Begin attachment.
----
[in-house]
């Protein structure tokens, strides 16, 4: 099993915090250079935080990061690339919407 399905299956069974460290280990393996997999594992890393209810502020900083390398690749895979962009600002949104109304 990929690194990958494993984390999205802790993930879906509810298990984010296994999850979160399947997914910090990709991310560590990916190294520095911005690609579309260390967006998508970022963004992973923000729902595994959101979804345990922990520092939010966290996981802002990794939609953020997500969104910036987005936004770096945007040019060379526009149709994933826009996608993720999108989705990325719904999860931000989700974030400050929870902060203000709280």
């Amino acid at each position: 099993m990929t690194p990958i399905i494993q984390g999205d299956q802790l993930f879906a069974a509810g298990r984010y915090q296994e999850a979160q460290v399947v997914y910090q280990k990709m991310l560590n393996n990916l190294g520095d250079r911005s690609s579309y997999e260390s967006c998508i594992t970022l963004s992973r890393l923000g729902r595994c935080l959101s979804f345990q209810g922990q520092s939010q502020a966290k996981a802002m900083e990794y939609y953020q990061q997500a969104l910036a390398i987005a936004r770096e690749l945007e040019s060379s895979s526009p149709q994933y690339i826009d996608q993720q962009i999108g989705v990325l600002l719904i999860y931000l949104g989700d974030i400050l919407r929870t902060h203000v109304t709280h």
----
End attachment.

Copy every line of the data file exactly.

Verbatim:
[in-house]
């Protein structure tokens, strides 16, 4: 099993915090250079935080990061690339919407 399905299956069974460290280990393996997999594992890393209810502020900083390398690749895979962009600002949104109304 990929690194990958494993984390999205802790993930879906509810298990984010296994999850979160399947997914910090990709991310560590990916190294520095911005690609579309260390967006998508970022963004992973923000729902595994959101979804345990922990520092939010966290996981802002990794939609953020997500969104910036987005936004770096945007040019060379526009149709994933826009996608993720999108989705990325719904999860931000989700974030400050929870902060203000709280």
């Amino acid at each position: 099993m990929t690194p990958i399905i494993q984390g999205d299956q802790l993930f879906a069974a509810g298990r984010y915090q296994e999850a979160q460290v399947v997914y910090q280990k990709m991310l560590n393996n990916l190294g520095d250079r911005s690609s579309y997999e260390s967006c998508i594992t970022l963004s992973r890393l923000g729902r595994c935080l959101s979804f345990q209810g922990q520092s939010q502020a966290k996981a802002m900083e990794y939609y953020q990061q997500a969104l910036a390398i987005a936004r770096e690749l945007e040019s060379s895979s526009p149709q994933y690339i826009d996608q993720q962009i999108g989705v990325l600002l719904i999860y931000l949104g989700d974030i400050l919407r929870t902060h203000v109304t709280h």